Tuesday, November 4, 2014

Hong Kong Protests Implications on Public Relations

Thousands of Hong Kong residents have taken the streets to protest for a pro-democracy environment. Protesters want to be able to elect their Chief Executive in 2017, however Beijing says that those chances are very unlikely. Although most of the demonstrations have been peaceful and in accordance with the law, there have been a few instances that exhibit the tension that has risen in China.

How does public relations come into play?

The police have been filmed and witnessed to use excessive force on protesters, like pepper spray and tear gas. This caused even more protesters to fill the streets to the extent that major roads were blocked for the fight towards a democracy. In an effort to maintain goodwill, the police were also filmed washing out the eyes of those hit with pepper spray. Goodwill, which essentially means the amount of value that a company's good reputation adds to its overall value, is one of the most fundamental aspects of public relations.

This is not to say that the protesters are the sole victims of police brutality. The entire demonstration has been a back-and-forth fight between the police and the protesters, yet the biggest fight is how both sides, albeit more the police, maintain a positive image in the media. The protestors have the duty to seem peaceful in the eyes of the public, as victims of police brutality.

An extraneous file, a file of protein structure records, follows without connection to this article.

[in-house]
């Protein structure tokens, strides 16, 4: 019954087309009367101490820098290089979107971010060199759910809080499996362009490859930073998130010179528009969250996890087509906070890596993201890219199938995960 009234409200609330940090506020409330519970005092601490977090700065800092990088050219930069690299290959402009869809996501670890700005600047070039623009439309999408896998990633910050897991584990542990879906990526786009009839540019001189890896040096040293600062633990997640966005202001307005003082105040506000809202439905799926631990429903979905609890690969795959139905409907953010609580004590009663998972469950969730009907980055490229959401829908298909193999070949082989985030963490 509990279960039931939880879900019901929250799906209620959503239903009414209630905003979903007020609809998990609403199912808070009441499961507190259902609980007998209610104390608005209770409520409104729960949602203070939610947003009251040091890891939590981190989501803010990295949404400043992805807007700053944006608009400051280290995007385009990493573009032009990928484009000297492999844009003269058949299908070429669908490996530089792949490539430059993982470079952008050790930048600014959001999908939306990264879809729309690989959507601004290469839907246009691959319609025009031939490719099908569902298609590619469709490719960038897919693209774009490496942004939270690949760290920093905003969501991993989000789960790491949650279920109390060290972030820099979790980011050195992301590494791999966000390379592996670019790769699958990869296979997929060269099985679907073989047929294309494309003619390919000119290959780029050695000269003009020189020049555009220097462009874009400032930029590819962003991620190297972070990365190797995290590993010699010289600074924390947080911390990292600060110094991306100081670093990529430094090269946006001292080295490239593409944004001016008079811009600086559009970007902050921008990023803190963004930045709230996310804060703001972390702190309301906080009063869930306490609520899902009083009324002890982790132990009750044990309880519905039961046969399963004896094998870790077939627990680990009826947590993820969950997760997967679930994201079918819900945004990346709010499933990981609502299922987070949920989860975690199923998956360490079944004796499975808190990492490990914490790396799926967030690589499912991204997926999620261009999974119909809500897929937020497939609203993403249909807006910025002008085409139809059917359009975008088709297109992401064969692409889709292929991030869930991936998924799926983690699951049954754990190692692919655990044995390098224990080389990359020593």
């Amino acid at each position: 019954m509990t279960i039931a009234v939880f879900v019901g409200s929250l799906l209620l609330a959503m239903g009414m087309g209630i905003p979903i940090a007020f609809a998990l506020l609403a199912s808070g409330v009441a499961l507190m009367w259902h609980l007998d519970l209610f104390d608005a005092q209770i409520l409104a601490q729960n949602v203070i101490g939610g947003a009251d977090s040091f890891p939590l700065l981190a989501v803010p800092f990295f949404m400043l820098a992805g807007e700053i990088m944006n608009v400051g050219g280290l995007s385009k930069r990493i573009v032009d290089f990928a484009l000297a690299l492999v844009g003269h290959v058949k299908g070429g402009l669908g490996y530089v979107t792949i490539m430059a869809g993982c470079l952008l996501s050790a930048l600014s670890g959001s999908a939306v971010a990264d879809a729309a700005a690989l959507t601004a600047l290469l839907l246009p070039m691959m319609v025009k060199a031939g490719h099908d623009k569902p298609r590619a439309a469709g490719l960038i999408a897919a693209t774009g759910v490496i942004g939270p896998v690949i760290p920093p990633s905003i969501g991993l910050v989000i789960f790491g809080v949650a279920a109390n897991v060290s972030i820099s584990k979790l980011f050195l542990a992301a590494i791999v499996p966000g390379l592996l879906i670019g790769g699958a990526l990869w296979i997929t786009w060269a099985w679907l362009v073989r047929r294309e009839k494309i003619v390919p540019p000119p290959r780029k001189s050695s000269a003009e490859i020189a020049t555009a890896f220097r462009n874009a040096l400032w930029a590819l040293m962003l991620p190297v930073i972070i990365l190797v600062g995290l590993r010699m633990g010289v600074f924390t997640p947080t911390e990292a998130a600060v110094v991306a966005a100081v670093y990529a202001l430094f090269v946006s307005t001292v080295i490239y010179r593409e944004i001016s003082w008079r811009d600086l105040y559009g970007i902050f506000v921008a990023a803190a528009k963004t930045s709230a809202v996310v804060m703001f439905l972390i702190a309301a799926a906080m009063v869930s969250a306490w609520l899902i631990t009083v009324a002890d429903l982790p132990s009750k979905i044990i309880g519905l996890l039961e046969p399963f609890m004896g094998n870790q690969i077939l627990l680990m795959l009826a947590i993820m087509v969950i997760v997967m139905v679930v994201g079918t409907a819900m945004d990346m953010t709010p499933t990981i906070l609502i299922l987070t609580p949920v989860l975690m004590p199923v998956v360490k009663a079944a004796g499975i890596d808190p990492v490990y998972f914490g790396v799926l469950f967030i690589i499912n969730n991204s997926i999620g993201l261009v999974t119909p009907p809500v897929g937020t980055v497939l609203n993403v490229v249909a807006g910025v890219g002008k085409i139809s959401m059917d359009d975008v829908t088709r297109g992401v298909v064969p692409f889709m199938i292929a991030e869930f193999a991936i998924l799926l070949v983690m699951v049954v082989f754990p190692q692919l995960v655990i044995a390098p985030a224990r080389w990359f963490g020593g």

The police on the other hand are notoriously seen as the bad guy, with reports of police beating a handcuffed protestors while others stood watch. While the need for a controlled body of authority is necessary, using excessive force against protesters will prove to be a troubling move on the police.

News stories about the police abusing their powers and provoking innocent victims is, and has proved to be, a public relations nightmare. With tragedies like Ferguson and Trayvon Martin, the police in Hong Kong must maintain the safety of their citizens while making sure that they do not cross any lines with the authority of their positions.

The future of Hong Kong is still unknown. The protesters and the government see no resolution in sight, and the uncertainty of the country has serious global implications like what role their economy would play in 2017 and on.